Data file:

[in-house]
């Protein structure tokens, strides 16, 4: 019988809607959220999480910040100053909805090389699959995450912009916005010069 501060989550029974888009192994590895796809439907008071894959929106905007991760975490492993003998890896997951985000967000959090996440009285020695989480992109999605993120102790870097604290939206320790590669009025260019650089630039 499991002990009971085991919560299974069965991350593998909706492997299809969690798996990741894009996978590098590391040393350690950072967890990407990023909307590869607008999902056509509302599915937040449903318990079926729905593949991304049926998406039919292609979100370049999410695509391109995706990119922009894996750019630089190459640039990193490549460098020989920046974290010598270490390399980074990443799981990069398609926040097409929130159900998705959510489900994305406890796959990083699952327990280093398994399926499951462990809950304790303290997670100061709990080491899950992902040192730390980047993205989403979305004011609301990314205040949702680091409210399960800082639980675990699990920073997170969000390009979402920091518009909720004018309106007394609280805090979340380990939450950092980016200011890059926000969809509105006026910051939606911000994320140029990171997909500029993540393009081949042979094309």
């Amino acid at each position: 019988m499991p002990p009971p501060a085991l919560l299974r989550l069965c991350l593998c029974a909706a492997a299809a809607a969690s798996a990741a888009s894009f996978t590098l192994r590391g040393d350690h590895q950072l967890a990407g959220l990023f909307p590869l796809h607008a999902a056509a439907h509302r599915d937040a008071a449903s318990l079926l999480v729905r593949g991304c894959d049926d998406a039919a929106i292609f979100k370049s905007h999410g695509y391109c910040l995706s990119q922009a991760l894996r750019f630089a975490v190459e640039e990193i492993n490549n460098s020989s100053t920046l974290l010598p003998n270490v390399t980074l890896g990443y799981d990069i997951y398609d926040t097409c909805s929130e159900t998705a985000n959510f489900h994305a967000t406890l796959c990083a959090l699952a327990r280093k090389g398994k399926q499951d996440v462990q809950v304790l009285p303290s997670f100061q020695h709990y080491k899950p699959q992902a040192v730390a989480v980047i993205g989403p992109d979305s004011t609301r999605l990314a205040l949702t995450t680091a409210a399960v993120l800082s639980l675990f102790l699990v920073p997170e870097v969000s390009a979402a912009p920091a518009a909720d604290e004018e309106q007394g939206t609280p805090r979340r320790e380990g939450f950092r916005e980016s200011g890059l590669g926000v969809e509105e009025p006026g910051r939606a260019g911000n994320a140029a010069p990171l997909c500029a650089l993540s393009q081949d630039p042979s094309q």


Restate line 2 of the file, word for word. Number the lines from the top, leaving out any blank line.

């Protein structure tokens, strides 16, 4: 019988809607959220999480910040100053909805090389699959995450912009916005010069 501060989550029974888009192994590895796809439907008071894959929106905007991760975490492993003998890896997951985000967000959090996440009285020695989480992109999605993120102790870097604290939206320790590669009025260019650089630039 499991002990009971085991919560299974069965991350593998909706492997299809969690798996990741894009996978590098590391040393350690950072967890990407990023909307590869607008999902056509509302599915937040449903318990079926729905593949991304049926998406039919292609979100370049999410695509391109995706990119922009894996750019630089190459640039990193490549460098020989920046974290010598270490390399980074990443799981990069398609926040097409929130159900998705959510489900994305406890796959990083699952327990280093398994399926499951462990809950304790303290997670100061709990080491899950992902040192730390980047993205989403979305004011609301990314205040949702680091409210399960800082639980675990699990920073997170969000390009979402920091518009909720004018309106007394609280805090979340380990939450950092980016200011890059926000969809509105006026910051939606911000994320140029990171997909500029993540393009081949042979094309």